Mercuric chloride is far nastier than the uranium nitrate typically used for toning/intensification.
    - Ian

  5. #15

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    Quote Originally Posted by Jeff Kubach View Post
    Those photograhic chemicals are nothing compare to the drugs I use during the 60's and the 70's

    Jeff
    If you can remember the 70's then you were just not having enough fun.
    A rock pile ceases to be a rock pile the moment a single man contemplates it, bearing within him the image of a cathedral.

    ~Antoine de Saint-Exupery

  6. #16

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    The book "Overexposure" is not very reliable as it is full of distortions, bad data and sensationalism. It completely ignores the dictum that it is the dose not the poison that is important. For example, it states that phosphoric acid is poisonous. In actuality phosphoric acid is a common acidulate in the food industry. According to the authors of Overexposure my next sip of Coca Cola will be my last! I would certainly discourage anyone from buying this book. MSDS's are readily available on the web and are more accurate.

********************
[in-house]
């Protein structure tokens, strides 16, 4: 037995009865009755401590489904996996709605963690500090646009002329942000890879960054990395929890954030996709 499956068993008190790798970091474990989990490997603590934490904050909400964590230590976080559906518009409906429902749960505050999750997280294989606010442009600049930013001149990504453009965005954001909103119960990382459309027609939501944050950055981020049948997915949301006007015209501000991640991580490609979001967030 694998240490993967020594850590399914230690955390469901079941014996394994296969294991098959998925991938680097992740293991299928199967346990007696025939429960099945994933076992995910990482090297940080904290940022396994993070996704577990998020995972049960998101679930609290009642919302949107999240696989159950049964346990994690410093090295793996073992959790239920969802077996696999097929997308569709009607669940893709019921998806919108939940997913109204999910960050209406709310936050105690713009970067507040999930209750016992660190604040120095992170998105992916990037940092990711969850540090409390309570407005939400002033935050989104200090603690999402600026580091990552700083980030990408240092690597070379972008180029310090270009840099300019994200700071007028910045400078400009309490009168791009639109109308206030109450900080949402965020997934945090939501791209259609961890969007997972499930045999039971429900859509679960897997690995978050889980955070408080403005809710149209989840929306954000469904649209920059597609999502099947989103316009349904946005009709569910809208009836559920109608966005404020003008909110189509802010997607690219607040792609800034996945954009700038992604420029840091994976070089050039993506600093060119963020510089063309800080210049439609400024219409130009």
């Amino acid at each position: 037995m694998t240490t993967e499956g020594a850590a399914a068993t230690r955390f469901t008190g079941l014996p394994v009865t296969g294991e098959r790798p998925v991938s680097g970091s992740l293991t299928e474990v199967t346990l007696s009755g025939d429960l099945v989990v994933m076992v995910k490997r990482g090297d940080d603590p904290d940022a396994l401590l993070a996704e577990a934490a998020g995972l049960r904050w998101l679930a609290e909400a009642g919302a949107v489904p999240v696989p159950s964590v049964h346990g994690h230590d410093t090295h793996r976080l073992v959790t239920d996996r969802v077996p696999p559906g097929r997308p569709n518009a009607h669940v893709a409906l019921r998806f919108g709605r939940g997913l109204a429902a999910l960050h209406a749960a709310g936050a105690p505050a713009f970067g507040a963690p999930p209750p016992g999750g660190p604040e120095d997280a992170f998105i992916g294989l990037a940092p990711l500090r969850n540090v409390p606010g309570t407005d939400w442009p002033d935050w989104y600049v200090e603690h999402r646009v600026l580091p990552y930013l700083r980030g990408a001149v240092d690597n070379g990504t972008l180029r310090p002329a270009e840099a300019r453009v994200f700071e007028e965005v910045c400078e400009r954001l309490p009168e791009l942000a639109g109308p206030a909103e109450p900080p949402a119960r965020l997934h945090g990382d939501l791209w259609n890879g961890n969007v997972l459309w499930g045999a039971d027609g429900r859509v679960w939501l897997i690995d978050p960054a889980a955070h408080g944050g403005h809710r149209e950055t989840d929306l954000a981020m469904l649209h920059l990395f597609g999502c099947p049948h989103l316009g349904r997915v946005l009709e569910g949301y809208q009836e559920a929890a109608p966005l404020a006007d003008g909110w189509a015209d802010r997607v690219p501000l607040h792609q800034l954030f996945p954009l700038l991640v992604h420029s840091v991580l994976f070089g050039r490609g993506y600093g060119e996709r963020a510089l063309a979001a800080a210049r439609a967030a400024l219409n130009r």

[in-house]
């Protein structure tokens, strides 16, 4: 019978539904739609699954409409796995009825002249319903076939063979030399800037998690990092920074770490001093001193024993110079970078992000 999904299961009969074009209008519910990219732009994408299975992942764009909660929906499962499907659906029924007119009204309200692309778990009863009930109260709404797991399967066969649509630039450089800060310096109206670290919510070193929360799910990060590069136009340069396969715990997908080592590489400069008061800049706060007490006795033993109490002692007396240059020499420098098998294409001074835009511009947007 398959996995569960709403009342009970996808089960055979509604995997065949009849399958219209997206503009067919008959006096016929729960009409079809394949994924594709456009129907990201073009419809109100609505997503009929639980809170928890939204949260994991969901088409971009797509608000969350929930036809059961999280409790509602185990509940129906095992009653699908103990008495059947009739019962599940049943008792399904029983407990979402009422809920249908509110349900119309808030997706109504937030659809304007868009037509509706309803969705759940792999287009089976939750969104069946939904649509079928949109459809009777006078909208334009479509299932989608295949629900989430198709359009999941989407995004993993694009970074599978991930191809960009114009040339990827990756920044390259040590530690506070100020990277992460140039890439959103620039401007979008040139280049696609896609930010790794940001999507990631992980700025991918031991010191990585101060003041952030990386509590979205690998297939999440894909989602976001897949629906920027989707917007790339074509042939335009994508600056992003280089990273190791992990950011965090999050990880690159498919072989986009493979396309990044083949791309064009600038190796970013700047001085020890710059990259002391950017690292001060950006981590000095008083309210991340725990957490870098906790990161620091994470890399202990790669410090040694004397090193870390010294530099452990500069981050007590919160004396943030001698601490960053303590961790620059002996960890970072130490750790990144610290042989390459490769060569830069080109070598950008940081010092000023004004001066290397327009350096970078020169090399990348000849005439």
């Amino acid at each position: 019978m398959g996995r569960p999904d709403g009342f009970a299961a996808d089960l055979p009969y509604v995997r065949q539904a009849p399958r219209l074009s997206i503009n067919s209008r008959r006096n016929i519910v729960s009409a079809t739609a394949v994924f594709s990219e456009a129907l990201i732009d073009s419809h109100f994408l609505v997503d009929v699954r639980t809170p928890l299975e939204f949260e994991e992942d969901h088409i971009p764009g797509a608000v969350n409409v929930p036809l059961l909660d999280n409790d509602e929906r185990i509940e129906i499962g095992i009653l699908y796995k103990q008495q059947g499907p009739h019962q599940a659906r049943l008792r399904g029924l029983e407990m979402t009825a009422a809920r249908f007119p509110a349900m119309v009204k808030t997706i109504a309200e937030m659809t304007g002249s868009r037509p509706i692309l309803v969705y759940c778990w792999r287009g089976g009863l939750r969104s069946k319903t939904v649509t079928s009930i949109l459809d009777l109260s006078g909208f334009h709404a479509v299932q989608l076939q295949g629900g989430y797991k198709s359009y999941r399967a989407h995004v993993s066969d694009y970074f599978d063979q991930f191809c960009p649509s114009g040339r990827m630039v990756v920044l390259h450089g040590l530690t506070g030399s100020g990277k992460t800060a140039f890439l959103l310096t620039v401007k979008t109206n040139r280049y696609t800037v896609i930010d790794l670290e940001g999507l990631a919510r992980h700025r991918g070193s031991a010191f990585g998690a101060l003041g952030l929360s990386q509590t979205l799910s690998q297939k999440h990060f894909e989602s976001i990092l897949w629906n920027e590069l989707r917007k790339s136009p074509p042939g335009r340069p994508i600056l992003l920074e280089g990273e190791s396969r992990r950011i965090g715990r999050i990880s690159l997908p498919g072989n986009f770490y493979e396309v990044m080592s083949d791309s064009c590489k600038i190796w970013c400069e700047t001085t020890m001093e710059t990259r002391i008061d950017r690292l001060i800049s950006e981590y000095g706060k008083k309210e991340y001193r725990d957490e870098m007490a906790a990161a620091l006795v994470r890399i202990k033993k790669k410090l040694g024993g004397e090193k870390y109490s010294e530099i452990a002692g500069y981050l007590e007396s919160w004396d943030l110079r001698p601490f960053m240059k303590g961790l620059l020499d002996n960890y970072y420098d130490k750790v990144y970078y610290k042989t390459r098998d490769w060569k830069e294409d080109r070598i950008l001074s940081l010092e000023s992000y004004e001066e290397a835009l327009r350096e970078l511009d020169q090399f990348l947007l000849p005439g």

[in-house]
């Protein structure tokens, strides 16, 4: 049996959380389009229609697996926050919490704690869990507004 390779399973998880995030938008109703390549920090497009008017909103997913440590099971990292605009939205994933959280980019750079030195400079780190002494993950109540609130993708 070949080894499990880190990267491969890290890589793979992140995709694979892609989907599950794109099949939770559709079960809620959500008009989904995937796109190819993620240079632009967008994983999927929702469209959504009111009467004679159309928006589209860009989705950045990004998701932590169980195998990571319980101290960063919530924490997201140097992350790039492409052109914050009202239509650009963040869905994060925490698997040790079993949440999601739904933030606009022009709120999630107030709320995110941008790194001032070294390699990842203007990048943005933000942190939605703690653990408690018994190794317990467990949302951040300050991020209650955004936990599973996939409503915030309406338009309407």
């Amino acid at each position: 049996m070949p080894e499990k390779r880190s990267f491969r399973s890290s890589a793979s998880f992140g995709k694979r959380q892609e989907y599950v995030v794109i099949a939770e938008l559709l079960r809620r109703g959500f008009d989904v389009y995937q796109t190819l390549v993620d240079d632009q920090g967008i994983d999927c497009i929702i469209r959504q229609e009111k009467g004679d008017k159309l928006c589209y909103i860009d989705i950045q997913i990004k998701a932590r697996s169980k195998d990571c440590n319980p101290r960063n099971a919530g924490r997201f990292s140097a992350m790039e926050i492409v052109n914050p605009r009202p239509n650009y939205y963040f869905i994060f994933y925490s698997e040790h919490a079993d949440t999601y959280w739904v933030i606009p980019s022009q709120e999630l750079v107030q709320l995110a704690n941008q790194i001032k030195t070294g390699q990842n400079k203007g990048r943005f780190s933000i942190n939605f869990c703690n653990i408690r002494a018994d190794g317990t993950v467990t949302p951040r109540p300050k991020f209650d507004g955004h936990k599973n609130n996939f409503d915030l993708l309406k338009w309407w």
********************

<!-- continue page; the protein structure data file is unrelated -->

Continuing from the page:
If one is limited to commonly used photographic chemicals then my candidate would be pyrogallol. The LDlo (lowest lethal dose) is 26 mg per kilogram of body weight. Of course things are a bit more complicated as one must also consider chronic exposure to poisonous chemicals. Then there are mutagens and carcinogens which can have nasty effects at very small doses.
    Last edited by Gerald C Koch; 08-07-2013 at 03:16 PM. Click to view previous post history.
    A rock pile ceases to be a rock pile the moment a single man contemplates it, bearing within him the image of a cathedral.

    ~Antoine de Saint-Exupery

  7. #17
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    Quote Originally Posted by Bob Carnie View Post
    I saw a youtube video of the Weston Brothers being interviewd, their fingers were black from putting in chemicals.
    They were waving them around almost as a badge of honour, which for the time would be cool, but after years of working in trays I now wear glove and my hands are getting better.

    There was a time about 12 years ago that I was getting rashes on my hands which I attribute to working dev, stop, fix hypo clear without gloves.
    Quote Originally Posted by Vaughn View Post
    Rashes on the hands would probably be caused by an allergic reaction to metol in the developers.